Maritime Monday for January 23rd, 2017

Monkey Fist
Total Views: 5
January 22, 2017

Being moved by barge across Richardson Bay, Tiburon, California, December, 1957. (

The Lyford House being saved from demolition, 1957

Built in 1876, the house is listed on the National Register of Historic Places; now owned by the National Audubon Society. Found on Historical Times.

The crew of the offshore supply ship Malaviya Twenty detained at Great Yarmouth after the company that owns the ship failed to pay their wages. Photograph: Andy Hall for the Observer

UK – For seven months Saigal has been separated from his family in India, effectively imprisoned on a ship moored off the coast of Norfolk. A routine inspection of the offshore supply vessel Malaviya Twenty at Great Yarmouth last June found what unions describe as “modern-day slavery” – 15 Indian crew had not been paid for months while working in the oilfields of the North Sea.

Unwilling to desert the ship without getting paid, its crew have been left abandoned in the Norfolk port.   Keep reading on The Guardian

USCGC Mackinaw (WLBB-30) leading Phillip R. Clarke and Arthur M. Anderson in the St. Marys River / Munuscong Channel; the Munuscong Channel lies between Canada and the United States. The Mackinaw is turning at Johnson Point. Seen from Sailors Encampment, St. Joseph Island, Ontario. (posted by twurdemann)
Map of The Republic of the Gambia – Central Intelligence Agency; CIA World Factbook

The True History of the Gambia’s Bizarre Origin Story

On Thursday, troops from Senegal and allied West African nations crossed the border into the Gambia in support of the tiny country’s newly elected president, after the current leader refused to cede power. (more on The Guardian)

According to an apocryphal story, British ships created the country’s borders by shooting cannonballs off the sides of their ships.  Read on Atlas Obscura

New York Times – A ferry bringing back people who fled Gambia because of its political crisis arrived at the port in Banjul on Saturday. Credit Jerome Delay/Associated Press
Peek Frean Biscuits; Advertisment card showing the enamelled tin for Navy biscuits, c. 1890’s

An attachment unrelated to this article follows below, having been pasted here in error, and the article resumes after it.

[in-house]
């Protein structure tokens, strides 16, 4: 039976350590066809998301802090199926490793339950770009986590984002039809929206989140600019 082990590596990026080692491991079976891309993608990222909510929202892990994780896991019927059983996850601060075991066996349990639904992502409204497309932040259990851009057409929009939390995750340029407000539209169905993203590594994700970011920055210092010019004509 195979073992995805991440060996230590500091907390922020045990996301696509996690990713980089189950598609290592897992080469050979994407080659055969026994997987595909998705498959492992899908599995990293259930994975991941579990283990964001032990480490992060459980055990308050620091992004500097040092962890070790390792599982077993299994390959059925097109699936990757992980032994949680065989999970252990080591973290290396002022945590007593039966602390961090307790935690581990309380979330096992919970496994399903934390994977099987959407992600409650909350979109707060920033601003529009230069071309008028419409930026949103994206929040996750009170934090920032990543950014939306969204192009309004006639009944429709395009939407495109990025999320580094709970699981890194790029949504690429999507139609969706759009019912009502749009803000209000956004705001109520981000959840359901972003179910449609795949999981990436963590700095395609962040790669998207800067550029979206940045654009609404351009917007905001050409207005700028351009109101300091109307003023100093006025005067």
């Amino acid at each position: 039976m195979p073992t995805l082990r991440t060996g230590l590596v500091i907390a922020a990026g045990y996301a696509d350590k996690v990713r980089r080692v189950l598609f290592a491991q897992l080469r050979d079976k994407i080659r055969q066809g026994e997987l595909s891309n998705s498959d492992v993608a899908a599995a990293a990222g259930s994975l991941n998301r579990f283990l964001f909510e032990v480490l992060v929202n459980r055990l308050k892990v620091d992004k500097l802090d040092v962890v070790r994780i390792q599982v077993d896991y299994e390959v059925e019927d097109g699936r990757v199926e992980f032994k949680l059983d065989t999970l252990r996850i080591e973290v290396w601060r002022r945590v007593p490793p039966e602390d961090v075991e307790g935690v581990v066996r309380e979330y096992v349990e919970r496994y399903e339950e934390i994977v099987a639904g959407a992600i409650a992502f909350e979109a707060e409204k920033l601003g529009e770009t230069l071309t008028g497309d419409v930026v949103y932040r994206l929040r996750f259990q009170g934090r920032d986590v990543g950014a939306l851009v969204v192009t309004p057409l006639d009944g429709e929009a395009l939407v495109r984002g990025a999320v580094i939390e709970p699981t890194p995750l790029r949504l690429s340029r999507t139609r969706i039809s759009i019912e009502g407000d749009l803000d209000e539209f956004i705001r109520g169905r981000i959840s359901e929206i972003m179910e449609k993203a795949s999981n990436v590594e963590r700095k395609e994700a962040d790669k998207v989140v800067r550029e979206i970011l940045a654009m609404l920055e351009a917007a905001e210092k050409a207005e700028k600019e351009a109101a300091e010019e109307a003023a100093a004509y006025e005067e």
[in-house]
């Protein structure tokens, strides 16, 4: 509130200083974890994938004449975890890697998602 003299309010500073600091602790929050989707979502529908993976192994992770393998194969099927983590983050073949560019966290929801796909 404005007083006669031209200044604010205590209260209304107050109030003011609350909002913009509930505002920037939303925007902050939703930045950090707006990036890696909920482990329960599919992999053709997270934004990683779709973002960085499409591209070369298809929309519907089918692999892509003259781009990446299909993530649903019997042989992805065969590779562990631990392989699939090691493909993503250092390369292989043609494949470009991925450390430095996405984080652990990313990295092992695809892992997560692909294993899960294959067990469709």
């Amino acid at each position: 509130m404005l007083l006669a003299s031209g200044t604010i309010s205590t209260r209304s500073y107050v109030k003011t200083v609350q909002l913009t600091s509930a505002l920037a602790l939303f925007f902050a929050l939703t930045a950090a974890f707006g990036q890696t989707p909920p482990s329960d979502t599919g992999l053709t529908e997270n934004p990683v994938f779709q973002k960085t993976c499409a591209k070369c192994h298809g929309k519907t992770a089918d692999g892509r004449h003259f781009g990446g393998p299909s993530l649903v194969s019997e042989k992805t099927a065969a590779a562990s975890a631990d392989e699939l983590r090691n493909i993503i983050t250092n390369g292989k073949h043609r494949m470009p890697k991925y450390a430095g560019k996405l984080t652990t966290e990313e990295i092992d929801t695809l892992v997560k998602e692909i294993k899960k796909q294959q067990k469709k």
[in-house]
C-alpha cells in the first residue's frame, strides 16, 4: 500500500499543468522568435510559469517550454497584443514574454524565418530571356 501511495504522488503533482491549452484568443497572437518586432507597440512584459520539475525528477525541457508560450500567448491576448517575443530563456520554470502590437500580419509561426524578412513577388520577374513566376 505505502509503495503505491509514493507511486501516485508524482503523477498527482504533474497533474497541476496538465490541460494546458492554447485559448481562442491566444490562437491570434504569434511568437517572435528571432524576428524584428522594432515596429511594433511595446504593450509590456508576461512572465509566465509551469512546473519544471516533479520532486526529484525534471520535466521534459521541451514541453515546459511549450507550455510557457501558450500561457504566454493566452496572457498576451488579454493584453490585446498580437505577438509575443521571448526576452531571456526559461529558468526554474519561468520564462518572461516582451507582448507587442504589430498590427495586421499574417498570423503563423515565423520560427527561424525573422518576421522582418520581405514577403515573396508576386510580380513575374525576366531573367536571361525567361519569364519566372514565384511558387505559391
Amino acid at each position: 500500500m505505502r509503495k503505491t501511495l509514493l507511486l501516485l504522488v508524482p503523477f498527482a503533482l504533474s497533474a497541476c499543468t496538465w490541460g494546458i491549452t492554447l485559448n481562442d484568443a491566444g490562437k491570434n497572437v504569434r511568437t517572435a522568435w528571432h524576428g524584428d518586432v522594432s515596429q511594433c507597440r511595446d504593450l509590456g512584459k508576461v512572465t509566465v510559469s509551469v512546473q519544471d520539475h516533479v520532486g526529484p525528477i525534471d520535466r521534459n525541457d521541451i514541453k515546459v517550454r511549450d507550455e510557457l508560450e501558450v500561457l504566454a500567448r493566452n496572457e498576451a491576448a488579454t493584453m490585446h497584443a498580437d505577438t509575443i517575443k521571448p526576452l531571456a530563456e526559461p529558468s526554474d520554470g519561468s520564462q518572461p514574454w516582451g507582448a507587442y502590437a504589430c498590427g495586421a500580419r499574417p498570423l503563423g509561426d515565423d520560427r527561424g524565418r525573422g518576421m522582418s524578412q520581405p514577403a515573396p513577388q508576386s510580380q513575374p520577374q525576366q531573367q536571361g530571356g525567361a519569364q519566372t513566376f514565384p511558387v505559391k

English Russia – Story of a Unique First and Only Soviet Touristic Submarine
Not far from the mouth of the river Tyne, fabulously-coloured nudibranchs and corals can be spotted amongst rusting sunken ships. Photograph: Richard Aspinall

What lies beneath: discovering surprising jewels in the North Sea

Fishermen’s Terminal by quietseattle
The Vikings had “a long oral history going back centuries,” says Eleanor Rosamund Barraclough. “It’s very hard to separate the facts from the fiction.”

National Geographic: How Much Viking Lore Is True?

In her new book, Beyond the Northlands: Viking Voyages and the Old Norse Sagas, historian Eleanor Rosamund Barraclough explores the world of the sagas, teasing fact from fiction to show that there was much more to the Norse peoples than rape, pillage, dragons, elves, and trolls.  Keep reading

Gaelic monks settled on empty northern islands—Orkney, Shetland—but it’s also possible that they found their way to Iceland, where man-made caves, decorated with crosses, have convinced some archaeologists that there were settlers here before the Vikings.

The First Observations of Sea Ice Came From 8th-Century Irish Monks in Iceland

Black Ball Ferry M/V Coho – Guemes Channel. Pier One, Port of Anacortes. DCI Floating Drydock DD1. (photo by -jon)
CNN Video – Ghostly figures seen only from the ocean floor. Click image to play

This Underwater Art Museum Is An Ocean Lover’s Dream

Europe’s first underwater museum opens off Spain’s Lanzarote island

Sculptures created by British artist Jason deCaires Taylor, underwater off the southern coast of Lanzarote. — “Sculptures are normally seen as static and monumental, while these are always living in the moment,” Mr. Taylor said during a recent interview in his seaside studio. “The more texture the pieces have, the more they transform” –Photo by Raphael Minder for The New York Times 
Museo Atlántico will be inaugurated on 10 January as artist Jason deCaires Taylor completes his monumental underwater sculpture work, featuring more than 300 life-size human figures. Read more on The Guardian
Tidy Tackle
Tidy Tackle – Livorno Fishing harbour (photo by Tony Tomlin)

see also: Nest of nets – and – How does that work?

via SurferToday

What the First European to Visit Hawaii Thought About Surfers

Long before the Beach Boys encouraged an entire generation to catch a wave, Pacific Islanders were surfing—and explorer James Cook was one of the first Europeans to see it.

James Cook’s voyages to through the Pacific are credited with “helping to guide generations of explorers, as well as with providing the first accurate map of the Pacific,” claims His diaries and those of some crew members are still used by historians of the Pacific region, and his influence on Pacific history is felt up and down the coast. One little-known area of history that his crew members documented was surfing.

Keep reading on Smithsonian

Twins – posted by
Eivissa Nova, Ibiza, Balearic Islands, Spain (photo by ibzsierra)
On the Ferry; Museum of Found Photos – posted by VintageSmoke

___monkeysigMaritime Monday Archives

Back to Main